Yesterday I wrote of finding beauty in running. I may have been using a little creative license. You know how zombies shamble and lurch as if pulled incompetently by invisible strings? My strings are fluorescent green, and my puppeteers are the dogs.
Every morning starts with great intentions. I corral each dog and buckle on the harness, heavy webbing and brass tackle for such a light endeavor. Then I attach the leash -- essentially a bright green bungee cord with extra handles. I need those handles. The dogs immediately attack each other in their eagerness to get out the door, and we have to spend a few minutes untangling. Finally, we are off.
I read the health articles, I know about a "gentle warm up". Unfortunately, canines can't read. We're off to the races immediately, crashing down the front steps and going in two different directions, and then two other different directions, until they finally hear my epithets and start in my direction. Half a block of stumbling and I start to get my feet under me, and that's when the first dog has to pee. In medieval times they used horses to pull people asunder. I use dogs.
Off again, but we're at a curb, and for their safety the are trained to sit and wait for a command before crossing. This is an opportunity to compete for who can sniff the most items before I start ordering them to sit. Of course, it's more amusing if one sits, the other stands, and they alternate. By this time I am breaking my first sweat, but not from exercise.
Finally they relent, and this time we're moving, I have a pace, they are looking ahead, we're ON! But really they are scanning for birds and squirrels and imaginary squirds which have the magical properties of both. One sighting and its lunge, flit, lunge and I must shift suddenly into a backwards lean made possible only by the stretchy properties of the bungee leash. And then we're off again, to the next curb.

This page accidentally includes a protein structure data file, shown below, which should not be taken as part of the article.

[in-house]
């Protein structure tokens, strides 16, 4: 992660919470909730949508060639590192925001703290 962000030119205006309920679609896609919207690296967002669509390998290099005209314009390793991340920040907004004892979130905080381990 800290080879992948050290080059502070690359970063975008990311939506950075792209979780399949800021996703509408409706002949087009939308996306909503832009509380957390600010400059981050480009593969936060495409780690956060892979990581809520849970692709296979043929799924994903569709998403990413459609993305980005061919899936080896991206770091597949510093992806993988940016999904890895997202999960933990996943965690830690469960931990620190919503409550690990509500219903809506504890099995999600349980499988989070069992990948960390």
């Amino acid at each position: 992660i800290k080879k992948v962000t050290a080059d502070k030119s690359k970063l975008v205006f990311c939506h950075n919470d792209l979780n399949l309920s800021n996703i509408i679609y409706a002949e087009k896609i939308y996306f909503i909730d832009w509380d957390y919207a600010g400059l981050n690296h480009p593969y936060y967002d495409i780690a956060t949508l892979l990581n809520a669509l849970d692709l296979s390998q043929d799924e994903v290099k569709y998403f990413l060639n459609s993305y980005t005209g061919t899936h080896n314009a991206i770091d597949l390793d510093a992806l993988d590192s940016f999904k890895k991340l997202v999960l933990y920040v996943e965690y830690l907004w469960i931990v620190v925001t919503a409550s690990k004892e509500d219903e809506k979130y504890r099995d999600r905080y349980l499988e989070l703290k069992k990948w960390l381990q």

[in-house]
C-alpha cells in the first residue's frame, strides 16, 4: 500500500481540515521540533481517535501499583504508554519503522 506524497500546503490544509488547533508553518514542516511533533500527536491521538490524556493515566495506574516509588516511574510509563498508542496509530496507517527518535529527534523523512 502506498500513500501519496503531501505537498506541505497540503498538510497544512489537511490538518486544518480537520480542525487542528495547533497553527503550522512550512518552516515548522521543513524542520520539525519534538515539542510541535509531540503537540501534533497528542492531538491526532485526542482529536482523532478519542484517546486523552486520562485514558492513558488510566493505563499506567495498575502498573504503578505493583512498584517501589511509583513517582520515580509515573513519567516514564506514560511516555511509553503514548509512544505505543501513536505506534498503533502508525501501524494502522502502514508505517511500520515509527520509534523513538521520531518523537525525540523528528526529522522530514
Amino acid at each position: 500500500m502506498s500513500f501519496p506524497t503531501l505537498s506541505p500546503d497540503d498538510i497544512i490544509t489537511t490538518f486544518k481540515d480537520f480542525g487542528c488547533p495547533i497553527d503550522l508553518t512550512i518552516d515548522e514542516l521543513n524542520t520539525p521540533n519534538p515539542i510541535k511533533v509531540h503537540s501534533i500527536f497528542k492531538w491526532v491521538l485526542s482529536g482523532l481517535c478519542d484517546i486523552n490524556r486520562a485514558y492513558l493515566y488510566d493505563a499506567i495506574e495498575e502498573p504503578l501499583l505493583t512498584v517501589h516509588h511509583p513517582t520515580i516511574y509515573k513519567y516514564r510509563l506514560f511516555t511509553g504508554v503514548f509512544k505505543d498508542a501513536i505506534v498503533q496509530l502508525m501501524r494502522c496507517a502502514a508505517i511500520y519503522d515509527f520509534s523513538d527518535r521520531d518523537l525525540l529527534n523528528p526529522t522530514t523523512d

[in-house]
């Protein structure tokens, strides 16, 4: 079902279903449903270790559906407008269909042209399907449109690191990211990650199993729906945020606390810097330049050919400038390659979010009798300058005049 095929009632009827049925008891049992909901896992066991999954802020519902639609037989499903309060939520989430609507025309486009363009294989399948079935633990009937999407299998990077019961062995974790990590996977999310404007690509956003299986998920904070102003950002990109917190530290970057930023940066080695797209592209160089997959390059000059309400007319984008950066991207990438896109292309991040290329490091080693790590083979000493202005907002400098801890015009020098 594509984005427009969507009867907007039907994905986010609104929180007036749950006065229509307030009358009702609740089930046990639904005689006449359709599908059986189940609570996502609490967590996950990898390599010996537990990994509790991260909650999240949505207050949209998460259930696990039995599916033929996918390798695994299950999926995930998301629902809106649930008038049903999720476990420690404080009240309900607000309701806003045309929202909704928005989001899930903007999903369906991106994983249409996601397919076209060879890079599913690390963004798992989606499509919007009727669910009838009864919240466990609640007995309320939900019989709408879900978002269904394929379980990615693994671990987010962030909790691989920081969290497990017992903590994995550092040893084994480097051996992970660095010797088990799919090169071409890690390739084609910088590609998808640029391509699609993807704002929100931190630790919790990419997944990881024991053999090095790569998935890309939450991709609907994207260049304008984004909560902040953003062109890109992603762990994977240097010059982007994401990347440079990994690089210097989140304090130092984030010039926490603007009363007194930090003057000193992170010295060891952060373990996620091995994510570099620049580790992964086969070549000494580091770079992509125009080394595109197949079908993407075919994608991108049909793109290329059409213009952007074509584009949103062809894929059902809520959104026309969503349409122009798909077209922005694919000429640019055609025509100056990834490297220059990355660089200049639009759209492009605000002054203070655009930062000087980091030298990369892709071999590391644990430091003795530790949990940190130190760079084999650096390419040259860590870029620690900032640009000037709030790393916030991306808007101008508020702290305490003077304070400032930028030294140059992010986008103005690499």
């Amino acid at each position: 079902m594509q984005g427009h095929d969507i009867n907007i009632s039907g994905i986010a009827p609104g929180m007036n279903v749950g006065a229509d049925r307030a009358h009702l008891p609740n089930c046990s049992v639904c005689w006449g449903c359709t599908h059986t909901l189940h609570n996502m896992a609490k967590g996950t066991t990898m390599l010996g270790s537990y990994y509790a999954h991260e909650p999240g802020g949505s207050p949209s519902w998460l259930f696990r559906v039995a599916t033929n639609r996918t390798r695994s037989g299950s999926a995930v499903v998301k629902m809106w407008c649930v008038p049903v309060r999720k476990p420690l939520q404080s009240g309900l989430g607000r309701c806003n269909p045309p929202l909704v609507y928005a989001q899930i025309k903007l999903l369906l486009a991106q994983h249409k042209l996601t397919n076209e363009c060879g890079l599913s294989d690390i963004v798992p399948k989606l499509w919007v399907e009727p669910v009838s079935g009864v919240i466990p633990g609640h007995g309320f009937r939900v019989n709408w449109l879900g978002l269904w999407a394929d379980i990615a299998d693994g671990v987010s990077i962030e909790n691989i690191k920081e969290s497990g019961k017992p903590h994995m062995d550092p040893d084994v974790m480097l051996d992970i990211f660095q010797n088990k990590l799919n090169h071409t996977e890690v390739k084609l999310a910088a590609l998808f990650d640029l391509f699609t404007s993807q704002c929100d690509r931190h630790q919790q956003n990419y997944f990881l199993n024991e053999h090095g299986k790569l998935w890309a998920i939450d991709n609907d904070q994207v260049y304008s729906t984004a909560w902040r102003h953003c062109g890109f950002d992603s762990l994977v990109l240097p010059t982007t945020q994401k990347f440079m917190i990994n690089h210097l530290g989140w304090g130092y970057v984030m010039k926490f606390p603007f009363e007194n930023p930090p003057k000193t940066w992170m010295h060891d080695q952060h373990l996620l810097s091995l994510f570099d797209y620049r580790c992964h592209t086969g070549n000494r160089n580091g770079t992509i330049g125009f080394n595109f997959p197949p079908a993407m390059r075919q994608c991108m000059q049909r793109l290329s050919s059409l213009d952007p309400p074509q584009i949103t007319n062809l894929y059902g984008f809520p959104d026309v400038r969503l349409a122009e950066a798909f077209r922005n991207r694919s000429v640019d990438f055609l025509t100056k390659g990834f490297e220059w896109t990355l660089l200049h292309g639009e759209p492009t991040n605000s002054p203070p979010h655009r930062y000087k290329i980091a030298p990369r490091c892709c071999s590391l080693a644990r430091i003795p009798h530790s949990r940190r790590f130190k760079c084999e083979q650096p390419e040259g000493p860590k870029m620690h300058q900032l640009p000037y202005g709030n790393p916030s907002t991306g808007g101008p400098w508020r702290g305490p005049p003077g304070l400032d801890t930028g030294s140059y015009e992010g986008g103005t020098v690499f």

A few blocks in they finally start getting into the groove, but Stanley is guided by the same unpredictable curiosity as a human three year old. Slow, fast, left, right. We stop and untangle, I shorten the leash to keep him behind me, we start. Fifteen feet, thirty. My heart is starting to beat faster, I'm breathing deep! Then, for the first time that morning, both dogs are in harmony -- stopping abruptly at an invisible marker. I do a remarkably unballetic left turn, right leg and arm thrown out and up, pivoting on left toes, upright only because of my tethers.
Again the air rings with "come on you little shits" and other exhortations to please move together in a forward direction. Speaking of shit, somewhen along the way the dogs do their business, and I am left with a pendulous plastic fistful of poo. I have experimented with holding it as far away as possible, but then it swings ominously and I begin to wonder about the tensile strength of newspaper bags. So I reluctantly cinch it up, dreading a fall because I know I don't have the mental wherewithal to drop the thing before a catastrophic landing. It's like a personal bomb. I have, in fact, imagined using it as a defense should I be accosted on the streets (I'm sure the dogs would be busier looking for squirds than protecting me). "Get back! I've got 8 ounces of this shit, and I'm not afraid to use it!"
So together we lurch and stumble on our little route, a mobile three ring circus. Other runners, and their dogs, have learned to cross the street or wait a block away as we meander across the sidewalk at barely more than a stroll. I exhort them to move faster, we have deadlines! But the only word they recognize is "treat" which is also the only time they obey without hesitation, and a sudden stop/sit would prove disastrous. So I "encourage" them, safe in the knowledge that a high pitched voice disguises the name calling. Many good names start with N: ninny, nincompoop, nimrod, numskull, nitwit, knucklehead. I use them all.
At last we are within blocks of home. I am sweaty and sore from being hauled in different directions. We speed up, eager for water, and then I hear it -- the low growl of a dog behind a fence. Teddy is slower than me, and Stanley is distracted, so I have time (for once) before they charge. I can't tell if they love or hate the unknown one, but both go mad scrambling and barking. Now, however, it's MY turn. I've gotten hold of the extra handles, I've braced myself, and this time they are the ones who go flying, swinging around in their harnesses, feet sliding across the concrete, ears flapping. I feel the sick joy of operating a state-fair carnival ride. When they stop they are miraculously facing the right direction, sheepish with clumsiness, and we finish our "walk" without further incident.